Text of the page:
Ron D. Moore Talks About Outlander With Collider   Leave a comment

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Here’s part of an interview Ron D. Moore did with Collider

The first season of Outlander is split in two, and you ended the first half on a cliffhanger.  Was there much discussion about where you could leave that first half to keep people waiting in anticipation of the second half, but not have them be too angry that they don’t want to tune back in?  Was it your decision where to leave it, or did the network also weigh in on that?

MOORE:  I pitched it that way, pretty early on.  Because we’re going from a book, that moment of Claire being held by Jack, and Jamie appearing in the window, as soon as I read it on the page, I was like, “Well, that’s a great cliffhanger,” and it happened to fall about mid-way through the book.  It was a natural point.  So, when we were putting the season together, I said, “Okay, in Episode 8, let’s say that that’s the cliffhanger,” and the network agreed.  It was a done deal.  It seemed obvious to all of us that that was the best.  It literally was a cliffhanger moment and a good place to stop.

Read more after the jump!

The wedding episode was such an intimate and very sexual episode.  Did you have to do much negotiation on that, to push it as far as you did, or was that surprisingly smooth, as far as what you were able to do?

MOORE:  There was no real issue with the network, whatsoever.  Starz is a premium cable network and they pride themselves on pushing boundaries.  They just said, “Go as far as you want to go.  We’re not afraid of it.  We want it to just work.”  I just took the approach, with the director and the writer and the actors, and said, “Okay, this will be graphic, but I want it to feel authentic.  I don’t want to do typical TV nonsense where you’ve got the big drape and the candle, and it’s soft-core porn.  I want this to feel like two people having sex for the first time, in these circumstances.  The first time they have sex, it ain’t gonna go so well.  And the second time, it can be more charged.  And then, it’s going to move to something more intimate.”  I wanted a sense of truth to it, and I just kept emphasizing that we were going for reality.  We weren’t going for romantic.  I wanted it to feel real, and they delivered on that.  It was a pleasure to cut the show and to mix it.  I could watch the footage and go, “Yeah, this is good.  This isn’t just prurient.  It’s not just trying to put naked people on the screen.  It’s actually about something.  Each of these moments that we were having actors take their clothes off, has meaning to it.  It actually does drive the story forward.  It really is important to show.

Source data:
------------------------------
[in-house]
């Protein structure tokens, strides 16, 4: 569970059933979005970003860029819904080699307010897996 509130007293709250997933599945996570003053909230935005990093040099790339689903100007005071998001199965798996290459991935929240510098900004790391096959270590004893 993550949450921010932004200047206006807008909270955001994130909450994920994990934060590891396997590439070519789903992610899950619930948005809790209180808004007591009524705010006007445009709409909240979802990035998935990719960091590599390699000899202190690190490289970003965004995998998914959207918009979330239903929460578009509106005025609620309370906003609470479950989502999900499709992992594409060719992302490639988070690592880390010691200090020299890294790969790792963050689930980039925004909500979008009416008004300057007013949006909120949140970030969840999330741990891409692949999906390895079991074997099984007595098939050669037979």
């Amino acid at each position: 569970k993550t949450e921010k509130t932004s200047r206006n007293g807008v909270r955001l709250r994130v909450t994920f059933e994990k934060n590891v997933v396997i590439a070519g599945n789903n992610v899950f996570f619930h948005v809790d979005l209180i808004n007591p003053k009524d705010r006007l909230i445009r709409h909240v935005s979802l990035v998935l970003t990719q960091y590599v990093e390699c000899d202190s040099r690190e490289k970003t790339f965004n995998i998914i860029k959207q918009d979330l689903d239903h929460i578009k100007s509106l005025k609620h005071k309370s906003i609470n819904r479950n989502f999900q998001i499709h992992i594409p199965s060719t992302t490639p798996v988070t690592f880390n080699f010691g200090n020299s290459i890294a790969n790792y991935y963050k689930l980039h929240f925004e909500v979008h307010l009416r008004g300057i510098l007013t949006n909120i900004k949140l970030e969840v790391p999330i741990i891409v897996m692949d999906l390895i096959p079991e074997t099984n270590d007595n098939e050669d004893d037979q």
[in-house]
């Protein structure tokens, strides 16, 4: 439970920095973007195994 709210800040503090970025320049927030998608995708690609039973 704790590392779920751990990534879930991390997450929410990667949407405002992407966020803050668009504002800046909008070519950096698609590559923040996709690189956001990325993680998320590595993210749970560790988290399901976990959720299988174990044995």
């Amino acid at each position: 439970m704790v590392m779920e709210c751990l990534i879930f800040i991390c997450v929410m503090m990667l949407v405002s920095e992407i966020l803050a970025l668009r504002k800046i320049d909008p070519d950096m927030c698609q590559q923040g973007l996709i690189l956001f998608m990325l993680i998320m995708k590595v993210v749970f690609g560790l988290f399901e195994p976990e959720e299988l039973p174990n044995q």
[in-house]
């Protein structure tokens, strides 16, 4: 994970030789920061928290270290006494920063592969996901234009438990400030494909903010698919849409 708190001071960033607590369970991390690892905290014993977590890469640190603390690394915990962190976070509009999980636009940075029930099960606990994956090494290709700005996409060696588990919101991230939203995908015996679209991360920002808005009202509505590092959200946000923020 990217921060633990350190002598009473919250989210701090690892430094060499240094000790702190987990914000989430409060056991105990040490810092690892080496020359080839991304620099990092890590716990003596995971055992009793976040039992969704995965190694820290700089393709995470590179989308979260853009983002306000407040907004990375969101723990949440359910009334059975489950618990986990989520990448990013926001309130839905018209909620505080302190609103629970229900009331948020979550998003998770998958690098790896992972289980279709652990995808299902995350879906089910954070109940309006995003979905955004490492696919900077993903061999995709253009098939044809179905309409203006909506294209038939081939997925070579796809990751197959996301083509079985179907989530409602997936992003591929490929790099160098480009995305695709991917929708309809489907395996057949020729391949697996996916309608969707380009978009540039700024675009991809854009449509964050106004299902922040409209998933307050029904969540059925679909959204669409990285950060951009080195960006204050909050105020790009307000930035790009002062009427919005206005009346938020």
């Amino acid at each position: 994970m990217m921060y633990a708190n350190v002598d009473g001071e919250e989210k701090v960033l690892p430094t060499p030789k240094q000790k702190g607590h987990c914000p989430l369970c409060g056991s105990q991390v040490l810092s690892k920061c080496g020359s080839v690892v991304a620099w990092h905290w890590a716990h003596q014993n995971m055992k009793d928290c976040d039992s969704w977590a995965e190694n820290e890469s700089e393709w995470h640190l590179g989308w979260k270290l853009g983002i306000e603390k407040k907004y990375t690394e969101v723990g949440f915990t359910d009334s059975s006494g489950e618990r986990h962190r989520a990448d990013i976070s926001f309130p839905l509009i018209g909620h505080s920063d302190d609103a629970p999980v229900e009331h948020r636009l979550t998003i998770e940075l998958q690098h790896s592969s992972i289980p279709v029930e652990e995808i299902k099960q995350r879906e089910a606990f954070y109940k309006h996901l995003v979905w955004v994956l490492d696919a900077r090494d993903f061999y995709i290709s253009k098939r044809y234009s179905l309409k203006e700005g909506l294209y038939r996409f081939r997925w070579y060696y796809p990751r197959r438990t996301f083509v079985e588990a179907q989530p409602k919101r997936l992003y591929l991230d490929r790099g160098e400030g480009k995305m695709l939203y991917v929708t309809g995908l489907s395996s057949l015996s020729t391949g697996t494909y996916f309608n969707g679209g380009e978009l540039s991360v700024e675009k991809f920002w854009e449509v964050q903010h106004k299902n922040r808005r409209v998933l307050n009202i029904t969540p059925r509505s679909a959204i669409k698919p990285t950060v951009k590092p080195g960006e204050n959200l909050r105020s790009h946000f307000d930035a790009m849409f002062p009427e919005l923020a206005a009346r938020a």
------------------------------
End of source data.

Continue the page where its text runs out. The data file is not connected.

Read the full interview over at Collider here


Posted November 4, 2014 by justfp in Interviews, Outlander

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